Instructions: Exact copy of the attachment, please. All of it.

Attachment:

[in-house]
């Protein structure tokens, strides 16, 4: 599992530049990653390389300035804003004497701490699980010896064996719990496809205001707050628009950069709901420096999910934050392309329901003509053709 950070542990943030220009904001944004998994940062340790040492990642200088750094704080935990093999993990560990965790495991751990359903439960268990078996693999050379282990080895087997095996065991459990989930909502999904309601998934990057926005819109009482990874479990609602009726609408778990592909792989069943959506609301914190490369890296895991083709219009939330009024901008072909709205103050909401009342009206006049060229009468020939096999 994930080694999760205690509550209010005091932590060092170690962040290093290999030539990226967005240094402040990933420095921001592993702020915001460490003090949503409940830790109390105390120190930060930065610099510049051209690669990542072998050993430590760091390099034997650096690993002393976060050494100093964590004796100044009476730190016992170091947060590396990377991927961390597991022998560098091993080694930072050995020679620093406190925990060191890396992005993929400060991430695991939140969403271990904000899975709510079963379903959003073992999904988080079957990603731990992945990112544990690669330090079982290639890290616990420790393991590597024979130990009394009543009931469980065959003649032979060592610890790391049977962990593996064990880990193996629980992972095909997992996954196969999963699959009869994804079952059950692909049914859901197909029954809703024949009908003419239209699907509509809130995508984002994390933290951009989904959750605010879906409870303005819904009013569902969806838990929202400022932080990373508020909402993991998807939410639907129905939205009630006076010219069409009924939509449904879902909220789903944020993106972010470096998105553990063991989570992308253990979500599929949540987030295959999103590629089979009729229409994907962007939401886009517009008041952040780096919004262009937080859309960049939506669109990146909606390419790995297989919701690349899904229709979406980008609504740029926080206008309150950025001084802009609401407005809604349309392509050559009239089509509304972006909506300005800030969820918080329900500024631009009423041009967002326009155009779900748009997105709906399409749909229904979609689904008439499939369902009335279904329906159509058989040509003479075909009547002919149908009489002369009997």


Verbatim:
[in-house]
């Protein structure tokens, strides 16, 4: 599992530049990653390389300035804003004497701490699980010896064996719990496809205001707050628009950069709901420096999910934050392309329901003509053709 950070542990943030220009904001944004998994940062340790040492990642200088750094704080935990093999993990560990965790495991751990359903439960268990078996693999050379282990080895087997095996065991459990989930909502999904309601998934990057926005819109009482990874479990609602009726609408778990592909792989069943959506609301914190490369890296895991083709219009939330009024901008072909709205103050909401009342009206006049060229009468020939096999 994930080694999760205690509550209010005091932590060092170690962040290093290999030539990226967005240094402040990933420095921001592993702020915001460490003090949503409940830790109390105390120190930060930065610099510049051209690669990542072998050993430590760091390099034997650096690993002393976060050494100093964590004796100044009476730190016992170091947060590396990377991927961390597991022998560098091993080694930072050995020679620093406190925990060191890396992005993929400060991430695991939140969403271990904000899975709510079963379903959003073992999904988080079957990603731990992945990112544990690669330090079982290639890290616990420790393991590597024979130990009394009543009931469980065959003649032979060592610890790391049977962990593996064990880990193996629980992972095909997992996954196969999963699959009869994804079952059950692909049914859901197909029954809703024949009908003419239209699907509509809130995508984002994390933290951009989904959750605010879906409870303005819904009013569902969806838990929202400022932080990373508020909402993991998807939410639907129905939205009630006076010219069409009924939509449904879902909220789903944020993106972010470096998105553990063991989570992308253990979500599929949540987030295959999103590629089979009729229409994907962007939401886009517009008041952040780096919004262009937080859309960049939506669109990146909606390419790995297989919701690349899904229709979406980008609504740029926080206008309150950025001084802009609401407005809604349309392509050559009239089509509304972006909506300005800030969820918080329900500024631009009423041009967002326009155009779900748009997105709906399409749909229904979609689904008439499939369902009335279904329906159509058989040509003479075909009547002919149908009489002369009997």